Wednesday, November 13, 2019

Religious Freedom, Negotiable

This can't end well.

Politico reports

Aides to President Donald Trump are drafting plans to condition U.S. aid to other countries on how well they treat their religious minorities, two White House officials said.

The proposal is expected to cover U.S. humanitarian assistance, and could also be broadened to include American military aid to other countries. If the proposal becomes reality, it could have a major effect on U.S. assistance in a range of places, from Iraq to Vietnam. Its mere consideration shows how much the White House prioritizes religious freedom, an emphasis critics say is really about galvanizing Trump’s evangelical Christian base.

But experts on U.S. aid also warn that picking and choosing which countries to punish could be a very difficult task, not least because several countries that are partners or allies of the United States have terrible religious freedom records.

Well, like maybe Saudi Arabia, where the Trump Administration sent 2800 additional soldiers last month to join the Patriot air defense battery and radars sent to Saudi Arabia in September. 

Riyadh has been cited by the State Department as one of the world's "worst violators" of religious freedom. But not to worry because

One strong likelihood is that any executive order will include a clause that gives the president or his designee the ability to exclude a country from aid restrictions on grounds that it is in the U.S. national security interest.

Nations which practice religious discrimination, especially if against Christians, may in fact be denied aid- except, of course, if they welcome Trump family business or agree to investigate rivals of the President.

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Tuesday, November 12, 2019

Only November, And The Snowflakes Already Are Out

In a Real Time segment from 3/16, Bill Maher criticized some students at Emory University in Atlanta, at 2:40 of the video below stating "this is one story among many. It happens all the time on campus."

Because it captures our attention when it does, it may seem to be more common than it is. However, it happens too often, and recently at two major universities. At Northwestern University in Evanston, Illinois, The Daily Northwestern spanked itself while writing

On Nov. 5, former Attorney General Jeff Sessions spoke on campus at a Northwestern University College Republicans event. The Daily sent a reporter to cover that talk and another to cover the students protesting his invitation to campus, along with a photographer. We recognize that we contributed to the harm students experienced, and we wanted to apologize for and address the mistakes that we made that night — along with how we plan to move forward.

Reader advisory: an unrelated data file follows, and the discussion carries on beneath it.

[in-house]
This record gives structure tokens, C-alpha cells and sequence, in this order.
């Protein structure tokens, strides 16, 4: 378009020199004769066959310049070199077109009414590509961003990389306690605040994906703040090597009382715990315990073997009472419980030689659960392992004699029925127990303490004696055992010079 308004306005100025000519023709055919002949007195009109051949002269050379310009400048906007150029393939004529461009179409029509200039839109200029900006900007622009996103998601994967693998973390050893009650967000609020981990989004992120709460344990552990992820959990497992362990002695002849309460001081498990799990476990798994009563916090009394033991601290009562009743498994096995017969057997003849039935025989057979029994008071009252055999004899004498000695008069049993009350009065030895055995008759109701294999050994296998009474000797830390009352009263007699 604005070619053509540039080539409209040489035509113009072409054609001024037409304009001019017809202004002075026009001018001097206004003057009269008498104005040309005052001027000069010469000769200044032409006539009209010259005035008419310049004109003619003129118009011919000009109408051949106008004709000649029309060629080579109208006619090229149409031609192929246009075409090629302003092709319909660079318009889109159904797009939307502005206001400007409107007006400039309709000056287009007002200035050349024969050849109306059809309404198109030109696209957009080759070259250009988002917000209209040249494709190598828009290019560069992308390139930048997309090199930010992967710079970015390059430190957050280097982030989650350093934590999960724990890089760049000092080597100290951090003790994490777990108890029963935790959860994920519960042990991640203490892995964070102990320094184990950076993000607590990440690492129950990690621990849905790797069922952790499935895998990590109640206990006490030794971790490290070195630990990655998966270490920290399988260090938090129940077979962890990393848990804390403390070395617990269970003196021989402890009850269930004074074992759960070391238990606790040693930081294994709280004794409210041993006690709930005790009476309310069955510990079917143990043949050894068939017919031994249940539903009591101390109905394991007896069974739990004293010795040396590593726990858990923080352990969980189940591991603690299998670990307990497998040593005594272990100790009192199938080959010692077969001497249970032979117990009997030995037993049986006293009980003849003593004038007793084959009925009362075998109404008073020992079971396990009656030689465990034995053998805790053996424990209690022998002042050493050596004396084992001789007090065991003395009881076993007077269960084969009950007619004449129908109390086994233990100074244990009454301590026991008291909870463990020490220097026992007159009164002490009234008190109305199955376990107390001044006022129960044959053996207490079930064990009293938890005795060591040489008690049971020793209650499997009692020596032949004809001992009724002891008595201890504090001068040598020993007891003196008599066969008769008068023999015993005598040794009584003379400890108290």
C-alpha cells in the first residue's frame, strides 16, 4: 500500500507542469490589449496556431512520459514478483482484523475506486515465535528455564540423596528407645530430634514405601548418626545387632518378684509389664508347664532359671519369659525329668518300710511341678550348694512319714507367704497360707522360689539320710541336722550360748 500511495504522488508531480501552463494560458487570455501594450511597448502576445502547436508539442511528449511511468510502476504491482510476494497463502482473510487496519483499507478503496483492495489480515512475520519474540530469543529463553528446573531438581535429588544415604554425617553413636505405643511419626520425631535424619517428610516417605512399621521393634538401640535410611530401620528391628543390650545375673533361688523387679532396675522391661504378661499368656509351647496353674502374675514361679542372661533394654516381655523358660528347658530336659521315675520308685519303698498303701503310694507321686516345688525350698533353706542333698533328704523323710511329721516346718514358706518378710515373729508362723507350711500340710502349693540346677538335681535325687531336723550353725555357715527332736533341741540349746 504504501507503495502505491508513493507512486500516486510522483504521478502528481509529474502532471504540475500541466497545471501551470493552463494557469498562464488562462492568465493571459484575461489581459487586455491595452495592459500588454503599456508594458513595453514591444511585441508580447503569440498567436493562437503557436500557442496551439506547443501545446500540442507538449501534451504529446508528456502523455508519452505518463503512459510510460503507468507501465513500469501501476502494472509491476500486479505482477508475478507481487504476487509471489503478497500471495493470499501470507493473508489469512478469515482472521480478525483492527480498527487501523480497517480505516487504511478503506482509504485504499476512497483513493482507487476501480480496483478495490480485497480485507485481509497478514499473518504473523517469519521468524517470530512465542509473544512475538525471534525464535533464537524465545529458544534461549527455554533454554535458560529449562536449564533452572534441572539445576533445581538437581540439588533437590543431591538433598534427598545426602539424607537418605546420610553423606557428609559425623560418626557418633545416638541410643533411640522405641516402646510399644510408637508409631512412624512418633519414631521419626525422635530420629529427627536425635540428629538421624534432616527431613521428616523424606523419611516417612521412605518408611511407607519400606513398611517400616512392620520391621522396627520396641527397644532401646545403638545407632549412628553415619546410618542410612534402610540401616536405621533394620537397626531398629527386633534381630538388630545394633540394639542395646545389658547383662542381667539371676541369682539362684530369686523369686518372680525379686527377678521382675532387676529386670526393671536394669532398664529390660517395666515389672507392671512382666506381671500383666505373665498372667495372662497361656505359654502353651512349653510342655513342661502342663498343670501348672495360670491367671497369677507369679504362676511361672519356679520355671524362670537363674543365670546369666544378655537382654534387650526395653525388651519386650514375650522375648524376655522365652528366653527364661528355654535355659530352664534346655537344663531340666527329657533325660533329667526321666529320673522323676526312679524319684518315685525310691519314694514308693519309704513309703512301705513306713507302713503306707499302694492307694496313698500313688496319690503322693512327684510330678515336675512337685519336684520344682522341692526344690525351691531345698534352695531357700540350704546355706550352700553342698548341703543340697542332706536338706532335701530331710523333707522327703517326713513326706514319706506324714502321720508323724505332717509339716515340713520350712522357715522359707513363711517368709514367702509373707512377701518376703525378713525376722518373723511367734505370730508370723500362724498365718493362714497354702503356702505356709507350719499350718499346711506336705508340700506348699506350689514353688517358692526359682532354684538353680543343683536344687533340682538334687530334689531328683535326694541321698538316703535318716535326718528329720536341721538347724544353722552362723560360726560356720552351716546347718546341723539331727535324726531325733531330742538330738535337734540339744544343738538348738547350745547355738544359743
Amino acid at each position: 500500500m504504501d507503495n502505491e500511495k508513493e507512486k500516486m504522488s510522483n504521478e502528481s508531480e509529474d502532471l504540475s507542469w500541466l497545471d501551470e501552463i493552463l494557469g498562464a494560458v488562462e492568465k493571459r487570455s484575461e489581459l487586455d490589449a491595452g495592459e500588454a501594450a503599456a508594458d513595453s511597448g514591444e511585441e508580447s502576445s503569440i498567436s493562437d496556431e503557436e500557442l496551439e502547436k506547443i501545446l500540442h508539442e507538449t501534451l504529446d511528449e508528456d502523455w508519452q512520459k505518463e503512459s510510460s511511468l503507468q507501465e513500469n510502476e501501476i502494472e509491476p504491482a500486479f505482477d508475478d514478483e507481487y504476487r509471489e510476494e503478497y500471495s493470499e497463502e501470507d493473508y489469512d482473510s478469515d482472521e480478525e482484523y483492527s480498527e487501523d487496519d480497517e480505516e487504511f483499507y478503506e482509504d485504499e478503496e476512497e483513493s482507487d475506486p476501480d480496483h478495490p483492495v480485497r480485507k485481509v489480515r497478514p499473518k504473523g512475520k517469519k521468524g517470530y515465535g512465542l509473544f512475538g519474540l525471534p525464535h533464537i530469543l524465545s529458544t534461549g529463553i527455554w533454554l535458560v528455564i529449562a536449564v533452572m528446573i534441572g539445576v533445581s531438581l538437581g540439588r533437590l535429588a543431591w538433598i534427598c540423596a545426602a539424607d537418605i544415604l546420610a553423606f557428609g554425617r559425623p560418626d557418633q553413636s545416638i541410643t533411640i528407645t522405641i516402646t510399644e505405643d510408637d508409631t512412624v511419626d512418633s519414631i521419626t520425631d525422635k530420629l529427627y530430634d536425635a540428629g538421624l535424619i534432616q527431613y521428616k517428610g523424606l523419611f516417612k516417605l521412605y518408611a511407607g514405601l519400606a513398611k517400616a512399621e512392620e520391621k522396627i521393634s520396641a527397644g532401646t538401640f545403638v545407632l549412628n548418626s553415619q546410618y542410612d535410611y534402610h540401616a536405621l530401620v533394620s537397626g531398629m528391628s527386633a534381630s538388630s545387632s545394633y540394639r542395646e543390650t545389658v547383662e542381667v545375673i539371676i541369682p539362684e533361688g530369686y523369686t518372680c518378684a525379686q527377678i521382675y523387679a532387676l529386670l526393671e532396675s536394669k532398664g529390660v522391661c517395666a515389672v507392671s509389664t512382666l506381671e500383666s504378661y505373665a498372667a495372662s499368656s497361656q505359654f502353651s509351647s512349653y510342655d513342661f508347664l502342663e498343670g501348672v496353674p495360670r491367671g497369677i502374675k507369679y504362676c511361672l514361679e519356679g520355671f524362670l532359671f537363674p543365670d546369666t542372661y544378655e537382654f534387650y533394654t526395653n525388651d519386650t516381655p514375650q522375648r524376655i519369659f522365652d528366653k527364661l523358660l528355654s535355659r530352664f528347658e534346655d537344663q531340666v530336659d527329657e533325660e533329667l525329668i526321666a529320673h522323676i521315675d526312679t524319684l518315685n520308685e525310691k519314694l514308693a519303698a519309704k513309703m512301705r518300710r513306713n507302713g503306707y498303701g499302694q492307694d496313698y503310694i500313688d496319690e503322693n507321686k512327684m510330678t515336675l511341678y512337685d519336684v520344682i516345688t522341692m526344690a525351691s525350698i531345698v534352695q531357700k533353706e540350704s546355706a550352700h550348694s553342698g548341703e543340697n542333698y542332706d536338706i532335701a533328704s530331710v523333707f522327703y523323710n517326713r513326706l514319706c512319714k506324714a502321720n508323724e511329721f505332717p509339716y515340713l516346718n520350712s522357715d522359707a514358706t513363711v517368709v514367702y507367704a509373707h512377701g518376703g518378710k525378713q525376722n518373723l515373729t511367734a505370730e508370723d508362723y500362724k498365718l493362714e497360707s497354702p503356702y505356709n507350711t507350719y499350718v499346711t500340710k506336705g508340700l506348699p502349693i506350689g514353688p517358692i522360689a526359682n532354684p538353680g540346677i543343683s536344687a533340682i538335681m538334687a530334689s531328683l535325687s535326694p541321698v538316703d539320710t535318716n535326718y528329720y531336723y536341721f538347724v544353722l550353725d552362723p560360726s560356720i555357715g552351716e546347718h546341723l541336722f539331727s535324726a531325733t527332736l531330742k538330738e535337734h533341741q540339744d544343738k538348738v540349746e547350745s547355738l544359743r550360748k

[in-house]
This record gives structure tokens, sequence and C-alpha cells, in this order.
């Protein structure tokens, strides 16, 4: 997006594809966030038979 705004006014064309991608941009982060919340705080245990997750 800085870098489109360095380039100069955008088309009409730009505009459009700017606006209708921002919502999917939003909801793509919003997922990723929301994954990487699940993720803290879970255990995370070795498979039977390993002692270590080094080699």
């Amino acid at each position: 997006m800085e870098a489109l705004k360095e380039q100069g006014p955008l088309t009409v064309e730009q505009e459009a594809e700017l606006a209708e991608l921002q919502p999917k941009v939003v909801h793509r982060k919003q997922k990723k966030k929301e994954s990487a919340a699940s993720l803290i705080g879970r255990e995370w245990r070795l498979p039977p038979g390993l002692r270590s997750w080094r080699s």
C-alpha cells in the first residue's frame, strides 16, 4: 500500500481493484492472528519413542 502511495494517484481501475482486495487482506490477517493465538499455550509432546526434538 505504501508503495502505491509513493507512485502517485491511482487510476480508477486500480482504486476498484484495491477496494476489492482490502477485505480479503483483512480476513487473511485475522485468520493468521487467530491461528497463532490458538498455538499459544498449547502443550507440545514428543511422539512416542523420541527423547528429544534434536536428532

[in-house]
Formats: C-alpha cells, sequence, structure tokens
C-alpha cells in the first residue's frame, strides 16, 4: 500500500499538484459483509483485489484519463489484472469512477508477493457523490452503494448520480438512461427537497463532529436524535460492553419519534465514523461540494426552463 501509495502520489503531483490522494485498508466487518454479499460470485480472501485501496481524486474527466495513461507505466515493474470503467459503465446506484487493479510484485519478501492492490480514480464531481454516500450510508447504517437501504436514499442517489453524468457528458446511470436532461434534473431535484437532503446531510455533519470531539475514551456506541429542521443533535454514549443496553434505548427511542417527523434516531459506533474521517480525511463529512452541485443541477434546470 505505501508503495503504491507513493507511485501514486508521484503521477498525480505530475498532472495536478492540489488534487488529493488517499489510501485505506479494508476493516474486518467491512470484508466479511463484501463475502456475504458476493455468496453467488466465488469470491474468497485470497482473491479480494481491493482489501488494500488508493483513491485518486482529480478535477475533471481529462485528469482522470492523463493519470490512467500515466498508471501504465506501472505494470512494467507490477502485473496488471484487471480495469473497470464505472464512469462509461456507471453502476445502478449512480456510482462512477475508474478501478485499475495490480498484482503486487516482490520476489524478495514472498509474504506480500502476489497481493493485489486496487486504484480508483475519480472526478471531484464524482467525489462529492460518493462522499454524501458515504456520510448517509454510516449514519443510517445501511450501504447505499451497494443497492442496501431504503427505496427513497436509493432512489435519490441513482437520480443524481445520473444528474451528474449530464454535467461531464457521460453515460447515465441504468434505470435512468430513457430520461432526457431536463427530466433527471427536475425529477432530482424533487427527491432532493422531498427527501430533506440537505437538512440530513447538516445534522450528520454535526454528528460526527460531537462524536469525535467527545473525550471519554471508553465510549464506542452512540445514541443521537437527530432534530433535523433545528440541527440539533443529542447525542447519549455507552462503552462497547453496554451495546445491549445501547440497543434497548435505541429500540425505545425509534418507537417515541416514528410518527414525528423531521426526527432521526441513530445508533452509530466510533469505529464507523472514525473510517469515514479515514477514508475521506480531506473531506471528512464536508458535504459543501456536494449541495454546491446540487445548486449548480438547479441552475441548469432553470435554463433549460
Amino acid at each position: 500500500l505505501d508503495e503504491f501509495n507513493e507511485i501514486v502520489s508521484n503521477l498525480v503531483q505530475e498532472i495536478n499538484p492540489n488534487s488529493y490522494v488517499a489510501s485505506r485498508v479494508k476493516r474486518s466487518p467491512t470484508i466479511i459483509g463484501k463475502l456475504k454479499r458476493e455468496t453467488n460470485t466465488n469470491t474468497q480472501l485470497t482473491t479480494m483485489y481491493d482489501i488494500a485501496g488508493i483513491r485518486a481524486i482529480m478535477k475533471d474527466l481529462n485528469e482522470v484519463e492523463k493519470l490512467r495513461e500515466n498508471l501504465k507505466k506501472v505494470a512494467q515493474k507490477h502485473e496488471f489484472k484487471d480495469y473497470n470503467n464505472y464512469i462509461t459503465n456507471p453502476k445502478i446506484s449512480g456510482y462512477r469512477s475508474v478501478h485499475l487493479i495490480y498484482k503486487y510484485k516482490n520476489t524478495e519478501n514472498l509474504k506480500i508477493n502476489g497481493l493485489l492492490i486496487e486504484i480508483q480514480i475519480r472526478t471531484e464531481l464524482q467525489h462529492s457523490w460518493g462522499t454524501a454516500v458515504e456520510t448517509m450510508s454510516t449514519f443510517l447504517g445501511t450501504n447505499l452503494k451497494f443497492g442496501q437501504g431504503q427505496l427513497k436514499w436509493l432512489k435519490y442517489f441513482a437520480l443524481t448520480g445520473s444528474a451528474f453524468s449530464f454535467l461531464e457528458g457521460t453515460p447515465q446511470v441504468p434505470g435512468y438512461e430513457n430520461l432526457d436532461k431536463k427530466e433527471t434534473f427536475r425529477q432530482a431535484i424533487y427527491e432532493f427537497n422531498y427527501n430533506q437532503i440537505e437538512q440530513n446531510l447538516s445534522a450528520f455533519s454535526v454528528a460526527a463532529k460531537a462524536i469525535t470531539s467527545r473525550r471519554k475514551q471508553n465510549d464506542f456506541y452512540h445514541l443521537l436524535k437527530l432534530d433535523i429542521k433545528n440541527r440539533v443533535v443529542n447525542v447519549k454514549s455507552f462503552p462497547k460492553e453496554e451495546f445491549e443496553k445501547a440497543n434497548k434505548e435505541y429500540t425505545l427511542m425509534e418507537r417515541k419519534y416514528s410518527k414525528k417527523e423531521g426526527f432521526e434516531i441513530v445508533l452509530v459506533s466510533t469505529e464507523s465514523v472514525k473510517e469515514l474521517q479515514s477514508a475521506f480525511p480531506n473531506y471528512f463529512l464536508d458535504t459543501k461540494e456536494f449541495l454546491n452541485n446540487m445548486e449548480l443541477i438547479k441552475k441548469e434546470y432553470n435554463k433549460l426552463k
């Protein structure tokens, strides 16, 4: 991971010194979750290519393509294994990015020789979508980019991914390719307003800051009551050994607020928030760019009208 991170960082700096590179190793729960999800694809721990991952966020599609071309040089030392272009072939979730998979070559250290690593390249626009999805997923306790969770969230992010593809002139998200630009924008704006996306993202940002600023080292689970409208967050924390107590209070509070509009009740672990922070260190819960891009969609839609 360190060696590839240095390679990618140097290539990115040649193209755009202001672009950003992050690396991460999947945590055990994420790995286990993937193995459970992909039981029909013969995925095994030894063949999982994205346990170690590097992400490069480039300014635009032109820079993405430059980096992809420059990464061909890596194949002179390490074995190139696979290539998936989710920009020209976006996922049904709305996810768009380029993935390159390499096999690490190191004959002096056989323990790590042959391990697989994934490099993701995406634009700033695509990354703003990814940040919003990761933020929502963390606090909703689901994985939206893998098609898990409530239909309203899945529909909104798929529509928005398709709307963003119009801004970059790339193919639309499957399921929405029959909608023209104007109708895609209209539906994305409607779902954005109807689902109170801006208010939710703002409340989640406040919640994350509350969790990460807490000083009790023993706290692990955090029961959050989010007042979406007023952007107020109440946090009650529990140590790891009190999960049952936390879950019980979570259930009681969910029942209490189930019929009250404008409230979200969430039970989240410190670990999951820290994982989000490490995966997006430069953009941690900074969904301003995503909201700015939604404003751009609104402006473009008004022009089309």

One area of our reporting that harmed many students was our photo coverage of the event. Some protesters found photos posted to reporters’ Twitter accounts retraumatizing and invasive. Those photos have since been taken down. On one hand, as the paper of record for Northwestern, we want to ensure students, administrators and alumni understand the gravity of the events that took place Tuesday night. However, we decided to prioritize the trust and safety of students who were photographed. We feel that covering traumatic events requires a different response than many other stories. While our goal is to document history and spread information, nothing is more important than ensuring that our fellow students feel safe — and in situations like this, that they are benefitting from our coverage rather than being actively harmed by it. We failed to do that last week, and we could not be more sorry.

"Ensuring that our fellow students feel safe" is more the responsibility of a college's administrative staff or campus police than that of a newspaper, whose mission should be informing its readers. If its not, there is little reason for continued existence of the publication.

Nearly one thousand miles to the east

Harvard’s Undergraduate Council voted to pass a statement at its meeting Sunday in support of immigration advocacy group Act on a Dream’s concerns about The Harvard Crimson’s news policies and made recommendations to make reporting policies more transparent.

The statement, passed 15-13-4, comes after The Crimson covered Act on a Dream’s “Abolish ICE” protest in September. After the protest, Crimson reporters contacted a United States Immigration and Customs Enforcement spokesperson for comment. More than 900 people and several student groups have since signed an Act on a Dream petition condemning The Crimson’s decision to reach out for comment.

You probably see this coming:

“The Undergraduate Council stands in solidarity with the concerns of Act on a Dream, undocumented students, and other marginalized individuals on campus,” the statement reads. “It is necessary for the Undergraduate Council to acknowledge the concerns raised by numerous groups and students on campus over the past few weeks and to recognize the validity of their expressed fear and feelings of unsafety.”

"Unsafety" isn't even a word. Nonetheless, when pandering to the fragile and self-centered, proper grammar is no more important than good reporting, which appears irrelevant to a newspaper disinterested in seeking comment from the target(s) of a protest. Reporting only one side of a story without regard to opposing perspectives is no way to commit journalism.